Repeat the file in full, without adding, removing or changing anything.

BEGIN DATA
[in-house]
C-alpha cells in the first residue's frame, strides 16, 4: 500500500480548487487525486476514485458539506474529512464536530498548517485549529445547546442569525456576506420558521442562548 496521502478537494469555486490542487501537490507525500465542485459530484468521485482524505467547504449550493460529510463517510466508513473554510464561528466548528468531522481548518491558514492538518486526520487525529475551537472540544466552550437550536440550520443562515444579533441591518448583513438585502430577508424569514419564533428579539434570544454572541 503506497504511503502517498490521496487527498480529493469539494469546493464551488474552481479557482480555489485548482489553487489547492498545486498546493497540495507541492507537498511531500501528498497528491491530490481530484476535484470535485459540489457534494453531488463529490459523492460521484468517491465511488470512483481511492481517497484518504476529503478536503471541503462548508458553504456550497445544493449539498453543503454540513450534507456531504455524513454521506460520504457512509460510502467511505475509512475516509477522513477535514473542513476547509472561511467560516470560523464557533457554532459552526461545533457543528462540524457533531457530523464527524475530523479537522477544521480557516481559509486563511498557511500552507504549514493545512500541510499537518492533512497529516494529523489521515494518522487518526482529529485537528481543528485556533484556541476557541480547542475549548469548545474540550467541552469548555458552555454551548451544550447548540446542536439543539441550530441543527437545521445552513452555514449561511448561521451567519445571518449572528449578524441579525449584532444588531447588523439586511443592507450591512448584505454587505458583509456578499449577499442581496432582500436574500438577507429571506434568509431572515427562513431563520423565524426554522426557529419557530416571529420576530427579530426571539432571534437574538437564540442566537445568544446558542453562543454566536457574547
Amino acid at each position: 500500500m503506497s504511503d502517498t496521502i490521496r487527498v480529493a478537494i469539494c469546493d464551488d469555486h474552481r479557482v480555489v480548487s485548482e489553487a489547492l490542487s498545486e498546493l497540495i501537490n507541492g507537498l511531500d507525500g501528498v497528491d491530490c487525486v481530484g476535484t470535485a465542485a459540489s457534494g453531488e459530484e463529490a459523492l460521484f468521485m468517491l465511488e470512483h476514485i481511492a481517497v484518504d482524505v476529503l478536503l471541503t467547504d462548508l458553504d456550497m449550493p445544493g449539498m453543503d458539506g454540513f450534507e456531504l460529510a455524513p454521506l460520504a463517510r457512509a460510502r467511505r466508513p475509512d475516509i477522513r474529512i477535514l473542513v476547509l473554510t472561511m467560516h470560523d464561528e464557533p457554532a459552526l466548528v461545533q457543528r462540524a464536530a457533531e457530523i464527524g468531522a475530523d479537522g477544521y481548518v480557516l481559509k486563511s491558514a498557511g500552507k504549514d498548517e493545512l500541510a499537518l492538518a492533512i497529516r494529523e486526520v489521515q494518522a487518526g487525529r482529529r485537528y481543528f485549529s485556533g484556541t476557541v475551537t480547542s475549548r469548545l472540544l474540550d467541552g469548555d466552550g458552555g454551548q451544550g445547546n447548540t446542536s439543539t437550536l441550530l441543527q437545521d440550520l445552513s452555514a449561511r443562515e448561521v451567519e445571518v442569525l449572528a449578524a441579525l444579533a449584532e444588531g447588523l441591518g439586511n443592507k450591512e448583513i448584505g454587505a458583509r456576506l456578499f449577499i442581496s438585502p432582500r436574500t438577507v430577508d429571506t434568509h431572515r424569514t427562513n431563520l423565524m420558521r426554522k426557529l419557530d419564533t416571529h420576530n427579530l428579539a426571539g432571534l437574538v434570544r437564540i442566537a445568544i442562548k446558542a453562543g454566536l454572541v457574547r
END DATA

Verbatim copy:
[in-house]
C-alpha cells in the first residue's frame, strides 16, 4: 500500500480548487487525486476514485458539506474529512464536530498548517485549529445547546442569525456576506420558521442562548 496521502478537494469555486490542487501537490507525500465542485459530484468521485482524505467547504449550493460529510463517510466508513473554510464561528466548528468531522481548518491558514492538518486526520487525529475551537472540544466552550437550536440550520443562515444579533441591518448583513438585502430577508424569514419564533428579539434570544454572541 503506497504511503502517498490521496487527498480529493469539494469546493464551488474552481479557482480555489485548482489553487489547492498545486498546493497540495507541492507537498511531500501528498497528491491530490481530484476535484470535485459540489457534494453531488463529490459523492460521484468517491465511488470512483481511492481517497484518504476529503478536503471541503462548508458553504456550497445544493449539498453543503454540513450534507456531504455524513454521506460520504457512509460510502467511505475509512475516509477522513477535514473542513476547509472561511467560516470560523464557533457554532459552526461545533457543528462540524457533531457530523464527524475530523479537522477544521480557516481559509486563511498557511500552507504549514493545512500541510499537518492533512497529516494529523489521515494518522487518526482529529485537528481543528485556533484556541476557541480547542475549548469548545474540550467541552469548555458552555454551548451544550447548540446542536439543539441550530441543527437545521445552513452555514449561511448561521451567519445571518449572528449578524441579525449584532444588531447588523439586511443592507450591512448584505454587505458583509456578499449577499442581496432582500436574500438577507429571506434568509431572515427562513431563520423565524426554522426557529419557530416571529420576530427579530426571539432571534437574538437564540442566537445568544446558542453562543454566536457574547
Amino acid at each position: 500500500m503506497s504511503d502517498t496521502i490521496r487527498v480529493a478537494i469539494c469546493d464551488d469555486h474552481r479557482v480555489v480548487s485548482e489553487a489547492l490542487s498545486e498546493l497540495i501537490n507541492g507537498l511531500d507525500g501528498v497528491d491530490c487525486v481530484g476535484t470535485a465542485a459540489s457534494g453531488e459530484e463529490a459523492l460521484f468521485m468517491l465511488e470512483h476514485i481511492a481517497v484518504d482524505v476529503l478536503l471541503t467547504d462548508l458553504d456550497m449550493p445544493g449539498m453543503d458539506g454540513f450534507e456531504l460529510a455524513p454521506l460520504a463517510r457512509a460510502r467511505r466508513p475509512d475516509i477522513r474529512i477535514l473542513v476547509l473554510t472561511m467560516h470560523d464561528e464557533p457554532a459552526l466548528v461545533q457543528r462540524a464536530a457533531e457530523i464527524g468531522a475530523d479537522g477544521y481548518v480557516l481559509k486563511s491558514a498557511g500552507k504549514d498548517e493545512l500541510a499537518l492538518a492533512i497529516r494529523e486526520v489521515q494518522a487518526g487525529r482529529r485537528y481543528f485549529s485556533g484556541t476557541v475551537t480547542s475549548r469548545l472540544l474540550d467541552g469548555d466552550g458552555g454551548q451544550g445547546n447548540t446542536s439543539t437550536l441550530l441543527q437545521d440550520l445552513s452555514a449561511r443562515e448561521v451567519e445571518v442569525l449572528a449578524a441579525l444579533a449584532e444588531g447588523l441591518g439586511n443592507k450591512e448583513i448584505g454587505a458583509r456576506l456578499f449577499i442581496s438585502p432582500r436574500t438577507v430577508d429571506t434568509h431572515r424569514t427562513n431563520l423565524m420558521r426554522k426557529l419557530d419564533t416571529h420576530n427579530l428579539a426571539g432571534l437574538v434570544r437564540i442566537a445568544i442562548k446558542a453562543g454566536l454572541v457574547r